Tokyo! (2008)

14 01 2010

Tokyo! is a collection of three short films all set in the city after which the collection is named.  The three directors include Michel Gondry, Leos Carax and Joon-ho Bong and each of them use their unique vision and interpretation of Tokyo to create these modern day fairy tales that ride the line between highly whimsical and incredibly frightening.  While each story is actually rather simple, their themes and universality render them incredibly complex at the same time.

"Interior Design"

“Interior Design” by Michel Gondry is based on a comic book titled “Cecil and Jordan in New York” and is centered on a couple who moves to Tokyo with no clear plans for the future.  While staying with a friend in her tiny apartment in the unfamiliar city, the woman in the relationship named Hiroko (Ayako Fujitani) struggles in her relationships with her boyfriend, the people around her and with the city itself as she is confronted with the need to find a sense of purpose in her life when she is told that she has no ambition.  This story asks us an important question: Are individuals defined by what they do or by what they love?  By the roles they play or the roles they choose not to play?  The ending of the short film, while quirky and wondrous, can simultaneously be seen as very sad.


“Merde” is the short film by Leos Carax.  This leprechaun-like “creature of the sewers” named Merde is seen emerging from a manhole to terrorize Tokyo senselessly and indiscriminately as the music from the movie Godzilla plays ominously in the background.  One scene is particularly horrific as he carelessly but purposefully bombs the city, killing many innocent people.  His strange demeanor and language goes unexplained, but the reasons for his actions once revealed point to an overwhelming theme of irrational racism.  Denis Levant is spectacular in his portrayal of this strange being who seems to embody the nonsensicalness of both racism and religion (although the very end of the short film may point to some justification of his actions?).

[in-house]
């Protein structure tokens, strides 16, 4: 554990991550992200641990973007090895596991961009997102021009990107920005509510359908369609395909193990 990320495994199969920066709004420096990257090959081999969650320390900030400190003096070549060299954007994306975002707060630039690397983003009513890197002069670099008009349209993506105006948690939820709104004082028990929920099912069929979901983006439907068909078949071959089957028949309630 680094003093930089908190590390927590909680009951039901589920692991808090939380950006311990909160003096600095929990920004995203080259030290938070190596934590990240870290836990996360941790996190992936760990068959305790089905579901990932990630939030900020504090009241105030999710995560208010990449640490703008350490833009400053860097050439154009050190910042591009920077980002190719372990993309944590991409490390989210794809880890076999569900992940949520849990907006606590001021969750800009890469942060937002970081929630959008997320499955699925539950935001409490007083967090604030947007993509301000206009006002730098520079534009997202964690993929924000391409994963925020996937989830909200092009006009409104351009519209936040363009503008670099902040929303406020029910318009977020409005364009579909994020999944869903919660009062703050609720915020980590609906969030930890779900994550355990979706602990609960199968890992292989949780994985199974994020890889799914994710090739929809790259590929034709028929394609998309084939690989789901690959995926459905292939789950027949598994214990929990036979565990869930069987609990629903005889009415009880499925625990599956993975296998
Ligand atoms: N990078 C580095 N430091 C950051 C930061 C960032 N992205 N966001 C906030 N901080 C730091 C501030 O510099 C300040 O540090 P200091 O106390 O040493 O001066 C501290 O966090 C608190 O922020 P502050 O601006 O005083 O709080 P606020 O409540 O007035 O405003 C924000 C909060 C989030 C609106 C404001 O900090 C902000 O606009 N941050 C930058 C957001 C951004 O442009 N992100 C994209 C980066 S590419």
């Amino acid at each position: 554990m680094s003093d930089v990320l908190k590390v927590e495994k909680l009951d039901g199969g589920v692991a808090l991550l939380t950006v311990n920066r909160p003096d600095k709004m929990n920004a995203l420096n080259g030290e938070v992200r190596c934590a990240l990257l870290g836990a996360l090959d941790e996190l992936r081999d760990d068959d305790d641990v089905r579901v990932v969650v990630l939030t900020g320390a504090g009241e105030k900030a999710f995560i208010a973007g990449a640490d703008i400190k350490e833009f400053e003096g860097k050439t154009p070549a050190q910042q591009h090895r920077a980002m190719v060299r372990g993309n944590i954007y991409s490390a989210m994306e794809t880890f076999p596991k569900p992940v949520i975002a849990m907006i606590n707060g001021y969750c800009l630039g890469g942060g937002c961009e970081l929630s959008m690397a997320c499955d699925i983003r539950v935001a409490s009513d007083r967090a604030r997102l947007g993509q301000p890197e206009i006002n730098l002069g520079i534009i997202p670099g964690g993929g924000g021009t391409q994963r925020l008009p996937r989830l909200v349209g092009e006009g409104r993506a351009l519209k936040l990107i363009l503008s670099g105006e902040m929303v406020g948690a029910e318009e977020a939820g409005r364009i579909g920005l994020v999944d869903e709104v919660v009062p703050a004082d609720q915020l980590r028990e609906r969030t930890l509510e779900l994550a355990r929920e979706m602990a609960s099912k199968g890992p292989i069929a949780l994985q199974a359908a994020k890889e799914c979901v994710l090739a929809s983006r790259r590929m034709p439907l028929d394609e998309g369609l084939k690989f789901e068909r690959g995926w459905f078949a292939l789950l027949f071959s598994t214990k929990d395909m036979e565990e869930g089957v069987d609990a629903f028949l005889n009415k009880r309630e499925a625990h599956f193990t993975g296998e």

"Shaking Tokyo"

Finally there is “Shaking Tokyo” directed by Joon-Ho Bong.    This film examines the life of a hikikomori, or recluse, after having lived without stepping one foot out of his apartment for 10 straight years.  Every Saturday he orders a pizza, and when one fateful pizza delivery girl faints in his doorway forcing him into his first true human contact in 10 years the hikikomori is inspired to leave his delicate world he has established for himself in search of this strange and attractive woman.  Tokyo, as we know, is one small city that is populated by a vast number of people.  But does its large numbers mean that people there are any less lonely?  And what does it mean that there can be so many people populating one spot but that spot can remain devoid of true human interaction?

Tokyo! was a fantastic collection, and I hope that everyone checks it out.  The films are interesting and delightful, and they feel to me like a Haruki Murakami short story book come to life because of their dark fantasy approach that still feels so grounded in reality.

My rating: 8/10